It is also worth considering whether employees can choose to opt-out and continue being diagnosed or treated by their own physician. How would such a corporate subscription allow for this worker right? If the worker opts out, would this be seen as being disloyal? Would this reduce the number of workers covered by the subscription and affect the overall cost to the company?
Owning the welfare program for one’s own employees allows a company to shop for the best deal and to tailor the program to match the fluctuations of the company’s needs. Would this cost more than the subscription fees in the table above? Almost certainly, IF the subscription cost was the only cost involved. It is important to look beyond cost to operating costs like management control, good governance and due diligence – to the broader context to which occupational health and safety law is pushing Australian companies. These factors are rarely costed and are frequently overlooked, probably as a consequence of not being measured. It is a shame that such “intangibles” are accepted as part of economic assessments but are dismissed in relation to OHS.
Podcasting is not always as easy as talking to a microphone or interviewing someone across a desk. Episode 4 of the Cabbage Salad and Safety podcast that is posted online today was the third take.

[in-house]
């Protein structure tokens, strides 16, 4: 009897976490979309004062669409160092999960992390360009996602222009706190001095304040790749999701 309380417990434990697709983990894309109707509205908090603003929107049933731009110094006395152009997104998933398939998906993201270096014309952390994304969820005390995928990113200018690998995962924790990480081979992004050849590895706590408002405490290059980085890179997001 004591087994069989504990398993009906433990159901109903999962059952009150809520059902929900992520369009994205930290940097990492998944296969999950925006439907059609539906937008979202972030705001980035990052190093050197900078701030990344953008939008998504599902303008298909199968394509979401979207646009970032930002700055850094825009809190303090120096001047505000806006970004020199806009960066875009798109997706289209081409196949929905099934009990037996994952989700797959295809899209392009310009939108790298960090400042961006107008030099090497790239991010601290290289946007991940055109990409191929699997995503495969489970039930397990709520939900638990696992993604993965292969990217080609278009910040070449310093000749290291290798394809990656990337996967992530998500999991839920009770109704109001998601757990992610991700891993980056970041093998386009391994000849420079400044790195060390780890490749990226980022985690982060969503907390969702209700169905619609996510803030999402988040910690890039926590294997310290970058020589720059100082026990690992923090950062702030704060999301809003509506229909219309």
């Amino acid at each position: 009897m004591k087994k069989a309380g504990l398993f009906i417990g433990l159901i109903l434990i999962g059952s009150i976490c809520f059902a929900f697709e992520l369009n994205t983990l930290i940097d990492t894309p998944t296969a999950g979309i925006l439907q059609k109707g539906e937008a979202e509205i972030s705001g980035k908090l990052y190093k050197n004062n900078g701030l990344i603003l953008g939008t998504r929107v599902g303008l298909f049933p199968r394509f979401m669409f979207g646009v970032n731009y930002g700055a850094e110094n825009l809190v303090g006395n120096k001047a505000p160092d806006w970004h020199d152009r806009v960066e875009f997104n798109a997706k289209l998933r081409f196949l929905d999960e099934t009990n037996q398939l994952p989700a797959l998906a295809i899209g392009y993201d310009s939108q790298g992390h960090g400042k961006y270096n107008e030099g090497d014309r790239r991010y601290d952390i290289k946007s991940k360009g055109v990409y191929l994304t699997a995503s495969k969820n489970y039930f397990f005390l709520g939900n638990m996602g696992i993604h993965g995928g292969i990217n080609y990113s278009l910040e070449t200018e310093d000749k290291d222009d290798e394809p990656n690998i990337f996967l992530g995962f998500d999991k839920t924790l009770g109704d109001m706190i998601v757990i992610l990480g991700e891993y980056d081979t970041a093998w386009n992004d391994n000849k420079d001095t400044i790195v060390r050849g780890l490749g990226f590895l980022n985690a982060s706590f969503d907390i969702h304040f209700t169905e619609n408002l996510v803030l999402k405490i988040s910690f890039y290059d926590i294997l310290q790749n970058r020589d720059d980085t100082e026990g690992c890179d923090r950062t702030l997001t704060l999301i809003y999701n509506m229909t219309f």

Part of the challenge with podcasting is trusting that what you are saying is interesting, another part is not to talk shit. Thankfully (we think) it was the first of these challenges that caused us to re-record. Very few of us hear our conversations back. Our threads of thought are usually clear to ourselves but we are unsure of how it sounds to others. It is the difference between speaking and listening in a conversation. Listening to what one says can be a confronting experieince.
Episode 4 uses Corr’s Mid-year Review as the launching pad for a discussion on disruption, duty of care, contractor management and my inadequacies.
The next episode will be recorded at the Safety Convention in Sydney, taking in some of the topics being presented but also including a short review of the conference.